Can the SWC be turned into a Charity Commission?

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Does it make sense, in the long run, for the Social Welfare Council, SWC, the public body overseeing NGOs and INGOs, to keep functioning the way it is, as a semi autonomous body within the Ministry of Women, Children and Welfare Affairs?

Even if you strengthen the SWC, including more and stronger regional offices, what is the real value nowadays of having the SWC when it has no real autonomy or credibility among different governmental agencies?

In short here there are two main issues which the SWC has to deal with: one is related to an image problem, not only towards its clients, NGOs and INGOs but also towards senior officers within the Government of Nepal that seem to not be taking the SWC too seriously; the second and basically the “cause” of the former is instead more of substance. Said simply and plainly the SWC could be much more effective.

Moreover the SWC does not really work as “one stop shop” for NGOS and INGOs in the sense that its authority and therefore the extents of its decision making power are too limited, relying too much on other policy making bodies alias ministries within the government to carry out its work.

Let’s not talk here now about the VISA process for foreigners working for INGOs with all the “turnings and ups and downs” among ministries. Let’s be more focused on more practical things, e.g. the coordination or lack of coordination between the SWC and the Ministry of Finance in relation to the national aid platform. Certainly the work of neither NGOs nor INGOs does not become easier because of these two examples.

To be fair to the SWC, there are several factors coming to its defense: the power dynamics with the Ministry of Women, Children and Welfare Affairs are really volatile and unpredictable and often a cause of friction. Then the fact that the SWC is part of a “weak” ministry, and even with all the best intentions and often these are there, cannot really play “hardball” in terms of overseeing the vast not for profit sector of the country.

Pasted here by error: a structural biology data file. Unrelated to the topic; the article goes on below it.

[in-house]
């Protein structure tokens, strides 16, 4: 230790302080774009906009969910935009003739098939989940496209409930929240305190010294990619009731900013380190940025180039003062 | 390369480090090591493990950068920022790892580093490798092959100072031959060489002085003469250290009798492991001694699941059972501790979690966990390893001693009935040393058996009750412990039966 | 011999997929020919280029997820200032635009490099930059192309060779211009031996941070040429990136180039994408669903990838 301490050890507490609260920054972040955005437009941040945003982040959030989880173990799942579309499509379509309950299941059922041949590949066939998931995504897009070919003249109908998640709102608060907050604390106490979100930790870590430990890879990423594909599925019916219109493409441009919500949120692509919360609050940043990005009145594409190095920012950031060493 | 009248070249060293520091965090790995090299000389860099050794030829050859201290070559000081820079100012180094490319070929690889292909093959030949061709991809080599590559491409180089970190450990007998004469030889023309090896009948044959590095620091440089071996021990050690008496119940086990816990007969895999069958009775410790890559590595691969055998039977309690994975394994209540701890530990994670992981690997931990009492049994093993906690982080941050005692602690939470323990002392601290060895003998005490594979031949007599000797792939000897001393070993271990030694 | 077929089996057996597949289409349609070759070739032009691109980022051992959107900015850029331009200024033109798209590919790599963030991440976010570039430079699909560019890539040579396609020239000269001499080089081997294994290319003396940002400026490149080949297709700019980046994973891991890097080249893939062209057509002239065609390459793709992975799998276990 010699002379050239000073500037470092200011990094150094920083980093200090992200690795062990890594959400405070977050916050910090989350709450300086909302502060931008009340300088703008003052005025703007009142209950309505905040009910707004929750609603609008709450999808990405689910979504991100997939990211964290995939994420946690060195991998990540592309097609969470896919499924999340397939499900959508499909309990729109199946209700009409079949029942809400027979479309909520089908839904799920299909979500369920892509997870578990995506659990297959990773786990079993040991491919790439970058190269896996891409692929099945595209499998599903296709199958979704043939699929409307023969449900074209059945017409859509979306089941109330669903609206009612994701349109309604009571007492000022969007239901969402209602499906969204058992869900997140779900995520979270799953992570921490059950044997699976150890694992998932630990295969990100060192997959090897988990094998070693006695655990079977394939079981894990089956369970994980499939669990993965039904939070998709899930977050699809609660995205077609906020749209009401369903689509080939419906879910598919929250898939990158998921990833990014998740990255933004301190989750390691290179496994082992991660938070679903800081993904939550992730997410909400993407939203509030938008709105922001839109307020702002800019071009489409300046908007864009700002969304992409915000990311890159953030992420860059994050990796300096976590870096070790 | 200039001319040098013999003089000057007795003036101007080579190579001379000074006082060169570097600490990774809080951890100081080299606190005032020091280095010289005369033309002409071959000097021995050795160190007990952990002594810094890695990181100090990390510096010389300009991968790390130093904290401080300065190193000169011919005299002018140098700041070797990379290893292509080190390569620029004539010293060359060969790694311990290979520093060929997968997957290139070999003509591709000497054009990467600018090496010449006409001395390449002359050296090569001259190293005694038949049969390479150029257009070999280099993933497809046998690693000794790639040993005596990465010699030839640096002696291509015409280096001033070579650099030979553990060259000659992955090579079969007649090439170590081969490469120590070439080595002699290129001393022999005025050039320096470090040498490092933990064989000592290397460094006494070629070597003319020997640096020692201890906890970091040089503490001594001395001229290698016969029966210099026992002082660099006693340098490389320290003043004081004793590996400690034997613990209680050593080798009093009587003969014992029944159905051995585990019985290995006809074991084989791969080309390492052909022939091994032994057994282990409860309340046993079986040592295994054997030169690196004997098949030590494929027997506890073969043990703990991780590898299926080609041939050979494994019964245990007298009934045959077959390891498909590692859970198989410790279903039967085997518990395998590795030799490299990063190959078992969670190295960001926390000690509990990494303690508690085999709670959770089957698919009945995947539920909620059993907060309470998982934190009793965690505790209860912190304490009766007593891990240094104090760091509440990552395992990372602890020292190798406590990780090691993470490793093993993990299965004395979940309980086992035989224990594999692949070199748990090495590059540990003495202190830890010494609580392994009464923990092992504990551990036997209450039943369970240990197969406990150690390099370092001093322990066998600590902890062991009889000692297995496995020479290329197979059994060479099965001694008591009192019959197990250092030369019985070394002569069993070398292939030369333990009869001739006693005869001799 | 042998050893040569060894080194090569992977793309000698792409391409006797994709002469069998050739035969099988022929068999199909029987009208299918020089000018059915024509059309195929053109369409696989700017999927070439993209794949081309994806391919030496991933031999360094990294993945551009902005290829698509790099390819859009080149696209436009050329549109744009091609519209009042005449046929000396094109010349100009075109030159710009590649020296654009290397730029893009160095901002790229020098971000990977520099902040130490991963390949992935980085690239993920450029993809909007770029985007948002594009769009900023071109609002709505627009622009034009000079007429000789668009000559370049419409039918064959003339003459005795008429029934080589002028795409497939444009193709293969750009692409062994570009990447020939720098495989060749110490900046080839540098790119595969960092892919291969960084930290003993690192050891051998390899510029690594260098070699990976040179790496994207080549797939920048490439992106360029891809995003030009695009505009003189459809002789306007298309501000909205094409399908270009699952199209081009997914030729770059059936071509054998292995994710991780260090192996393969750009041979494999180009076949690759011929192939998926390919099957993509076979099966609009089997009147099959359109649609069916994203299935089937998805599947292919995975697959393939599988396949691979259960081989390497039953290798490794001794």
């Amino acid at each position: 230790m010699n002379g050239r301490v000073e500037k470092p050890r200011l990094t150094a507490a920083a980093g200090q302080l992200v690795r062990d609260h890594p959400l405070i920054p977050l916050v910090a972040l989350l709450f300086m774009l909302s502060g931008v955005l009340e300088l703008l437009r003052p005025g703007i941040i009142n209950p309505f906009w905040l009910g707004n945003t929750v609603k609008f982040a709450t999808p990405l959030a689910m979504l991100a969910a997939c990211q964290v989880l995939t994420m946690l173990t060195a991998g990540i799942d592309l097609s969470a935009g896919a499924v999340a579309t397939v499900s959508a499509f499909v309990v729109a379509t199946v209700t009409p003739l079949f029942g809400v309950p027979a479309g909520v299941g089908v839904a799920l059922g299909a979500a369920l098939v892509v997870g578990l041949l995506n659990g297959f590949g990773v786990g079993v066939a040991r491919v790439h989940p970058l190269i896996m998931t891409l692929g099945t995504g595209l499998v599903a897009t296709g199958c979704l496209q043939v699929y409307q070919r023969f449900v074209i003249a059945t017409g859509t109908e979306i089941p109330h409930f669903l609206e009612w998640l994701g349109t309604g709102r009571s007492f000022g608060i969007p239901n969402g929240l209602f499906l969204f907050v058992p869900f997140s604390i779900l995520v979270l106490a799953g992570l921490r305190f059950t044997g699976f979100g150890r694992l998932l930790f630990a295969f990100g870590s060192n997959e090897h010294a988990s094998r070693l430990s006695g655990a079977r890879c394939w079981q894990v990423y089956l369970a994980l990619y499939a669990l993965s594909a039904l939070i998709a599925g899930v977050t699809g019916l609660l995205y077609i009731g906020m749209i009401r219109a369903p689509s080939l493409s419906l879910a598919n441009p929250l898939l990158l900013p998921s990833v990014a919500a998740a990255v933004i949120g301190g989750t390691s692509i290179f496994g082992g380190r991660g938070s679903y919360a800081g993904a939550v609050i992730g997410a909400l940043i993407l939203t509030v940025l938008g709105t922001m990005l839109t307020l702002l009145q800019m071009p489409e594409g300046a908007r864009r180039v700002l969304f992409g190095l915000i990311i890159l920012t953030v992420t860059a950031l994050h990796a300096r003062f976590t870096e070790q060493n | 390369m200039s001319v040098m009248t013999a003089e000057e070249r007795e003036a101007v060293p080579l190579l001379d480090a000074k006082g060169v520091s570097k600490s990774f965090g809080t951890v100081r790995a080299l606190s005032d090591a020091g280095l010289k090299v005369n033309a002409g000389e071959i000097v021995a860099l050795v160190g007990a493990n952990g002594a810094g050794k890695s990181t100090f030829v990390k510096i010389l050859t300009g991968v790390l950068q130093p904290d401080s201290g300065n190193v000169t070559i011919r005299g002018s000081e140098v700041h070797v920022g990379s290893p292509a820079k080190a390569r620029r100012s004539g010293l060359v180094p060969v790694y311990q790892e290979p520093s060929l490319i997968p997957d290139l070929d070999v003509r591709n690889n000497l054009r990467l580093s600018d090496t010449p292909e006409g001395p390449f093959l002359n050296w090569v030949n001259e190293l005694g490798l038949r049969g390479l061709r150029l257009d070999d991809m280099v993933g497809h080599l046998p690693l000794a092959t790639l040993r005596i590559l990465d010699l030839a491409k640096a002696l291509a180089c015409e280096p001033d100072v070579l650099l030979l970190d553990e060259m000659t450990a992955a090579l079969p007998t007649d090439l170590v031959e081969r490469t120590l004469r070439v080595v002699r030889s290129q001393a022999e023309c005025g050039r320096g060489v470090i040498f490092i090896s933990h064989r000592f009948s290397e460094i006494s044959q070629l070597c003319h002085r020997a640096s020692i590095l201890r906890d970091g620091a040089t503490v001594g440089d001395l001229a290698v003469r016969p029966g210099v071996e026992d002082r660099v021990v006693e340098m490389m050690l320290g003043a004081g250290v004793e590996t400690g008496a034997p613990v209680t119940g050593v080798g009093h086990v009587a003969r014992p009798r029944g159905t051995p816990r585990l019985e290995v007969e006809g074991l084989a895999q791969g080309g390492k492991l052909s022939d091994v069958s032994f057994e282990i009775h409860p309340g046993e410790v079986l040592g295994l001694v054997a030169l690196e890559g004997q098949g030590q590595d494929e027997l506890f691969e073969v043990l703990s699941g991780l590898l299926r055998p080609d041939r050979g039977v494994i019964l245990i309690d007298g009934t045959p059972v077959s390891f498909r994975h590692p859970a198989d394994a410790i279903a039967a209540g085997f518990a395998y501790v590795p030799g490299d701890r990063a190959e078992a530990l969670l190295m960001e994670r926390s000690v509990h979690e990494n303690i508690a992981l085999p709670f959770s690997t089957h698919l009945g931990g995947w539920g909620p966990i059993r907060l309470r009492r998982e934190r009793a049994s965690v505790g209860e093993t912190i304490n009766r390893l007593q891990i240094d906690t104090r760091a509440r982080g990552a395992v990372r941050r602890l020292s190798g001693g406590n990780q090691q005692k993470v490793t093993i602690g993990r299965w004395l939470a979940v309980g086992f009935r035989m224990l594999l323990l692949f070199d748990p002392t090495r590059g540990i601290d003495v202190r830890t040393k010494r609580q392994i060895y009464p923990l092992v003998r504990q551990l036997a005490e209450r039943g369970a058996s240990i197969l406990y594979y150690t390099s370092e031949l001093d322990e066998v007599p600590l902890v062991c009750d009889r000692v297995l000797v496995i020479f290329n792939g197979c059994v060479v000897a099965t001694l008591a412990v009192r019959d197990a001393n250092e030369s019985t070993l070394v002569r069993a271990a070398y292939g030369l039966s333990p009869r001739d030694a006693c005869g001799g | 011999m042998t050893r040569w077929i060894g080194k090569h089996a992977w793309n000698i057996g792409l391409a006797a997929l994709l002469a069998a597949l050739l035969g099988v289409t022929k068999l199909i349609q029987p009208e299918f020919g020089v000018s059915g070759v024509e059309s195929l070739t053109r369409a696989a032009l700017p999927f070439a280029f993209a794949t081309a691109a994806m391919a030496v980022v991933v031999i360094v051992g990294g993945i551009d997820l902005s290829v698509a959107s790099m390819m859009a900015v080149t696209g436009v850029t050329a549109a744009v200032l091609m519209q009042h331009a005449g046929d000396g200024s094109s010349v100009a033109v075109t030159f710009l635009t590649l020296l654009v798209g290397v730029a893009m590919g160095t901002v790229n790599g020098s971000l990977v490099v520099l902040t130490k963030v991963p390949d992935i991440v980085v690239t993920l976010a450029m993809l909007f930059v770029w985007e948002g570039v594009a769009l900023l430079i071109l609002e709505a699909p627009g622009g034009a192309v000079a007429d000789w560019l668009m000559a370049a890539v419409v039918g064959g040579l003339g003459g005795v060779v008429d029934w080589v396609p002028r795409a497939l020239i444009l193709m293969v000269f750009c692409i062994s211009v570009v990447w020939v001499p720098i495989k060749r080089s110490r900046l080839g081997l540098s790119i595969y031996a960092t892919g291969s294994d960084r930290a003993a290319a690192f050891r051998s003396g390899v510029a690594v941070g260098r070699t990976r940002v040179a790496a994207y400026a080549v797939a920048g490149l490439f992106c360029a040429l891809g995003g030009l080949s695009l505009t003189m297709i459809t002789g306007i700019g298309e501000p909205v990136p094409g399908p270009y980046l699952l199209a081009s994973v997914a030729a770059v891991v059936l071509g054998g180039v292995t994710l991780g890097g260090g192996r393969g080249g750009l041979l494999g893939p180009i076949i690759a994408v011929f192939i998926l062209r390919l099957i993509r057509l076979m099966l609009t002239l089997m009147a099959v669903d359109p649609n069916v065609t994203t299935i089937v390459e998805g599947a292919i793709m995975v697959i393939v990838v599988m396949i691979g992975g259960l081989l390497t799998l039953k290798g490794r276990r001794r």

The fact that INGO’s evolutions are outsourced to a pool of external consultants is just an indicator of the institutional fragility of the Council.

Wouldn’t it be a much better idea to have a much stronger public body that remains outside the purview of any particular ministry? Because development is crosscutting, there is no reason to explain why the SWC should remain under the purview of a specific line ministry.

In a recent conversation, Ashutosh Tiwari, past chair of AIN and outgoing country director at WaterAid, mentioned the case of the Charity Commission in England and Wales  as an example of strong institution overseeing the local not for profit sector. I could not agree more.

Then why do not we, once and for all, redesign the Social Welfare Act and turn the Social Welfare Council into an all powerful body really capable to exert a strong oversight of the national not for profit sector including NGO and INGOs? Moreover with more powers delegated to the local states if a federal constitution is endorsed, it will be inevitable to think about the need of setting up local versions of the SWC while ensuring the adequate level of coordination between them and a revamped federal SWC in Kathmandu.

Despite all the friction between NGOs and INGOs, it is in the interest of both to have a stronger capable institution as counterpart with a broad mandate and adequate manpower capable to monitor and measure the impact of the not for profit sector in the country.

The challenge is not only in Nepal. In the neighborhood the proposal to establish in India a National Accreditation Council to oversee the not for profit sector did not go far. Honestly speaking, most developing countries, with a heavy presence of NGO and INGOs are facing the same problems.

Apart from the UK, Australia also boasts an autonomous body, the Australian Charity and Not For Profit Commission. Models are out there. An exchange of ideas within SAARC and maybe some sort of common strategy within the member states could also help. Then it will be up to us to decide how to adopt ideas and best practices and enact a new Social Welfare which fits into the unique circumstances of the country.

Position: Co -Founder of ENGAGE,a new social venture for the promotion of volunteerism and service and Ideator of Sharing4Good

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